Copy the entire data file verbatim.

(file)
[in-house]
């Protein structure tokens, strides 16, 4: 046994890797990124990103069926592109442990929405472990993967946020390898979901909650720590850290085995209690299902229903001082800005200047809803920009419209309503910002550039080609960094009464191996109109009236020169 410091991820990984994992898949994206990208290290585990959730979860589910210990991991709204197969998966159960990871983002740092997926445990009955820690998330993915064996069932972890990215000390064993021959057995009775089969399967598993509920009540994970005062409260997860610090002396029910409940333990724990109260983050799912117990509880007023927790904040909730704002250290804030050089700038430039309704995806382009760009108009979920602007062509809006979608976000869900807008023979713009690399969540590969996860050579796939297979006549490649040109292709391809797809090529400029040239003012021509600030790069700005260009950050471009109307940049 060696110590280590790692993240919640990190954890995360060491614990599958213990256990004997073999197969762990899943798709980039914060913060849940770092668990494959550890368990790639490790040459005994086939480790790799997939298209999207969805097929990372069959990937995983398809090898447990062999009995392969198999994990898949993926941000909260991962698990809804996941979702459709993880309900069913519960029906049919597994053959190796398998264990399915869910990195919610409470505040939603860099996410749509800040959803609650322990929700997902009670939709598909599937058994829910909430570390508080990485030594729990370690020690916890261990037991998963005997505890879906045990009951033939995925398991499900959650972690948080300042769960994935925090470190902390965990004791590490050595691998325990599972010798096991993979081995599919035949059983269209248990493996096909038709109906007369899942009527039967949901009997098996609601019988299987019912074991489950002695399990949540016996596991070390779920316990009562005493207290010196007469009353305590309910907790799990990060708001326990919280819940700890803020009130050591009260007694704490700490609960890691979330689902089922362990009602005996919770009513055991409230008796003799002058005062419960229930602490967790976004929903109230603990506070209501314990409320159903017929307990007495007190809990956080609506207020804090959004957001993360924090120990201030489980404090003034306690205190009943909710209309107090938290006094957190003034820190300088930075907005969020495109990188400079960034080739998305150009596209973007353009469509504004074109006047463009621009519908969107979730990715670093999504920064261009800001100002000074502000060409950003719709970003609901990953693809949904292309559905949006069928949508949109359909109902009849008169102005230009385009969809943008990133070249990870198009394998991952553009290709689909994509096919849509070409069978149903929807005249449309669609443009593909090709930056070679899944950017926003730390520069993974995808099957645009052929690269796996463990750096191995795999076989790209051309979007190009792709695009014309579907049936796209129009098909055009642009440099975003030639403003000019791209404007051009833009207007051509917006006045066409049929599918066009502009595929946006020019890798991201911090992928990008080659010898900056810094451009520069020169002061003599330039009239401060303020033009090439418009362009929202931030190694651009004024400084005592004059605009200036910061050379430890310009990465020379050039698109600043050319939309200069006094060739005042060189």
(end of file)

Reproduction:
[in-house]
């Protein structure tokens, strides 16, 4: 046994890797990124990103069926592109442990929405472990993967946020390898979901909650720590850290085995209690299902229903001082800005200047809803920009419209309503910002550039080609960094009464191996109109009236020169 410091991820990984994992898949994206990208290290585990959730979860589910210990991991709204197969998966159960990871983002740092997926445990009955820690998330993915064996069932972890990215000390064993021959057995009775089969399967598993509920009540994970005062409260997860610090002396029910409940333990724990109260983050799912117990509880007023927790904040909730704002250290804030050089700038430039309704995806382009760009108009979920602007062509809006979608976000869900807008023979713009690399969540590969996860050579796939297979006549490649040109292709391809797809090529400029040239003012021509600030790069700005260009950050471009109307940049 060696110590280590790692993240919640990190954890995360060491614990599958213990256990004997073999197969762990899943798709980039914060913060849940770092668990494959550890368990790639490790040459005994086939480790790799997939298209999207969805097929990372069959990937995983398809090898447990062999009995392969198999994990898949993926941000909260991962698990809804996941979702459709993880309900069913519960029906049919597994053959190796398998264990399915869910990195919610409470505040939603860099996410749509800040959803609650322990929700997902009670939709598909599937058994829910909430570390508080990485030594729990370690020690916890261990037991998963005997505890879906045990009951033939995925398991499900959650972690948080300042769960994935925090470190902390965990004791590490050595691998325990599972010798096991993979081995599919035949059983269209248990493996096909038709109906007369899942009527039967949901009997098996609601019988299987019912074991489950002695399990949540016996596991070390779920316990009562005493207290010196007469009353305590309910907790799990990060708001326990919280819940700890803020009130050591009260007694704490700490609960890691979330689902089922362990009602005996919770009513055991409230008796003799002058005062419960229930602490967790976004929903109230603990506070209501314990409320159903017929307990007495007190809990956080609506207020804090959004957001993360924090120990201030489980404090003034306690205190009943909710209309107090938290006094957190003034820190300088930075907005969020495109990188400079960034080739998305150009596209973007353009469509504004074109006047463009621009519908969107979730990715670093999504920064261009800001100002000074502000060409950003719709970003609901990953693809949904292309559905949006069928949508949109359909109902009849008169102005230009385009969809943008990133070249990870198009394998991952553009290709689909994509096919849509070409069978149903929807005249449309669609443009593909090709930056070679899944950017926003730390520069993974995808099957645009052929690269796996463990750096191995795999076989790209051309979007190009792709695009014309579907049936796209129009098909055009642009440099975003030639403003000019791209404007051009833009207007051509917006006045066409049929599918066009502009595929946006020019890798991201911090992928990008080659010898900056810094451009520069020169002061003599330039009239401060303020033009090439418009362009929202931030190694651009004024400084005592004059605009200036910061050379430890310009990465020379050039698109600043050319939309200069006094060739005042060189």